3. Mills, P. Cancer among Seventh-day Adventists. Am.J.Clin.Nutr. 59(suppl): 1136(s)-1142(s), 1994.

3. "In order for any one beverage derived from legumes to be considered as an alternative to milk for those who do not drink milk, it should provide (or be fortified to levels found in milk) the 15 vitamins and minerals considered to be significant in milk".

This statement suggests that the only way one can meet their nutritional needs is to include 2-4 servings of milk, dairy products or foods that are fortified to provide the same amount of vitamins and minerals as milk. This thinking ignores the many patterns of eating throughout the world that provide adequate nutrition with little or no dairy products. Following Canada's Food Guide is one way of ensuring nutritional needs are met and indeed, this method works very well. But we cannot assume that it is the only way.

In Health Canada's Nutrition Recommendations (calcium section), we are told:

"Beyond weaning age, children and adults of various countries and food cultures subsist on diet differing markedly in their calcium content. These differences in calcium intake, which are due mainly to the relative strengths of the dairy industry have not been demonstrated to have any consequences for nutritional health."1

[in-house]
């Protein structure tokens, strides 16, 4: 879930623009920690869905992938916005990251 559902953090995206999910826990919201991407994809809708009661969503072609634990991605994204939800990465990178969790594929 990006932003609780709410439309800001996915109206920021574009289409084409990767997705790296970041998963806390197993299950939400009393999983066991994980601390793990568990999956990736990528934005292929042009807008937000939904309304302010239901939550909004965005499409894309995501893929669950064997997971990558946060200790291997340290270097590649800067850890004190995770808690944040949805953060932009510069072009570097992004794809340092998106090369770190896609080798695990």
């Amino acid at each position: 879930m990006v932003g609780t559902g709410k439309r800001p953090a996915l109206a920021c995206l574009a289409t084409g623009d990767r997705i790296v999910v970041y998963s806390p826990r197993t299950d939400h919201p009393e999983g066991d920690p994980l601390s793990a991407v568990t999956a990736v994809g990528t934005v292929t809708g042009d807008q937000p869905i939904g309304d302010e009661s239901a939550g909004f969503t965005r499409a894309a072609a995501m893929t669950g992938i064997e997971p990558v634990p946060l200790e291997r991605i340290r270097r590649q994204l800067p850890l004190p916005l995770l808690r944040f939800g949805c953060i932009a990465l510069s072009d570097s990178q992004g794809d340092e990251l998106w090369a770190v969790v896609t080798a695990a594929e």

Food guides from many other cultures often include dairy foods as "optional". This does not diminish the nutritional value of cows' milk -- milk is an excellent source of calcium and people who consume an Western style diet may have difficulty meeting their calcium needs without milk. However, for those with different patterns of eating, a nutritionally adequate diet can be planned using little or no dairy products.

The criteria for being in the milk and milk products group of Canada's Food Guide is that the food must be a dairy product and must contain sufficient calcium -- nothing more.2 Thus, to meet Health Canada's criteria, alternatives to dairy could also be selected on the basis of calcium. When we look at the overall dietary pattern, other essential nutrients (including those found in dairy products) are supplied in adequate amounts by a variety of foods. Vegan diets generally provide more whole foods such as legumes, nuts, seeds and vegetables than do omnivorous diets, thus numerous vitamins and minerals are already quite high.

1. Health and Welfare Canada. Nutrition Recommendations: The report of the Scientific Review Committee. Ministry of Supply and Services Canada. 1990.

2. Health and Welfare Canada. Action Towards Healthy Eating. Report of the Task Group and Technical Group on Canada's Food Guide and the Task Group on Food consumption to the Communications/Implementation Committee. Minister of Supply and Services Canada, 1990.

Page 12

1. Table 6.1 (Contribution of Dairy Products to the Average Canadian Diet)